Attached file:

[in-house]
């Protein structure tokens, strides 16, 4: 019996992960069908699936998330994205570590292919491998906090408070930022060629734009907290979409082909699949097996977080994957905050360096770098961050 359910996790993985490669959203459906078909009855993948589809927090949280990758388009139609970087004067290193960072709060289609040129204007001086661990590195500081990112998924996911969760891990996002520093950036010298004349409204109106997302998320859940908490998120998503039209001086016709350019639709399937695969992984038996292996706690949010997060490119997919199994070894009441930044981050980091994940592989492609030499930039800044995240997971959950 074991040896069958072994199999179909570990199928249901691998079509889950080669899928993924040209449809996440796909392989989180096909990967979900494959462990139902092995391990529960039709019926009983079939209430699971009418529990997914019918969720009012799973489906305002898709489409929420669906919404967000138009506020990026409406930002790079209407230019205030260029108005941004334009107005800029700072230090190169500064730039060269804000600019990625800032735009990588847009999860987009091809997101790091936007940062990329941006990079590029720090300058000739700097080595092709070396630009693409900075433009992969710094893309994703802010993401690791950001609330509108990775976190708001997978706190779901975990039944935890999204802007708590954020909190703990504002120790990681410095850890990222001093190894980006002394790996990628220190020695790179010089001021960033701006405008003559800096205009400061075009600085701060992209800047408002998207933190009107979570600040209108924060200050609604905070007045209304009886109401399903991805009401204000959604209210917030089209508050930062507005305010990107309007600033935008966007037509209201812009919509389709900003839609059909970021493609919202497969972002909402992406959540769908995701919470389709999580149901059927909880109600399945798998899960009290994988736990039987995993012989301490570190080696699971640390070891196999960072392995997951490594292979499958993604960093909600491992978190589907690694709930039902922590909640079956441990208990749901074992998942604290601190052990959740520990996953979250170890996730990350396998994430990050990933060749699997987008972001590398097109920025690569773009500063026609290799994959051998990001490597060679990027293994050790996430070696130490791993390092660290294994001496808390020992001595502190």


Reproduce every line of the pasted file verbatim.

[in-house]
């Protein structure tokens, strides 16, 4: 019996992960069908699936998330994205570590292919491998906090408070930022060629734009907290979409082909699949097996977080994957905050360096770098961050 359910996790993985490669959203459906078909009855993948589809927090949280990758388009139609970087004067290193960072709060289609040129204007001086661990590195500081990112998924996911969760891990996002520093950036010298004349409204109106997302998320859940908490998120998503039209001086016709350019639709399937695969992984038996292996706690949010997060490119997919199994070894009441930044981050980091994940592989492609030499930039800044995240997971959950 074991040896069958072994199999179909570990199928249901691998079509889950080669899928993924040209449809996440796909392989989180096909990967979900494959462990139902092995391990529960039709019926009983079939209430699971009418529990997914019918969720009012799973489906305002898709489409929420669906919404967000138009506020990026409406930002790079209407230019205030260029108005941004334009107005800029700072230090190169500064730039060269804000600019990625800032735009990588847009999860987009091809997101790091936007940062990329941006990079590029720090300058000739700097080595092709070396630009693409900075433009992969710094893309994703802010993401690791950001609330509108990775976190708001997978706190779901975990039944935890999204802007708590954020909190703990504002120790990681410095850890990222001093190894980006002394790996990628220190020695790179010089001021960033701006405008003559800096205009400061075009600085701060992209800047408002998207933190009107979570600040209108924060200050609604905070007045209304009886109401399903991805009401204000959604209210917030089209508050930062507005305010990107309007600033935008966007037509209201812009919509389709900003839609059909970021493609919202497969972002909402992406959540769908995701919470389709999580149901059927909880109600399945798998899960009290994988736990039987995993012989301490570190080696699971640390070891196999960072392995997951490594292979499958993604960093909600491992978190589907690694709930039902922590909640079956441990208990749901074992998942604290601190052990959740520990996953979250170890996730990350396998994430990050990933060749699997987008972001590398097109920025690569773009500063026609290799994959051998990001490597060679990027293994050790996430070696130490791993390092660290294994001496808390020992001595502190």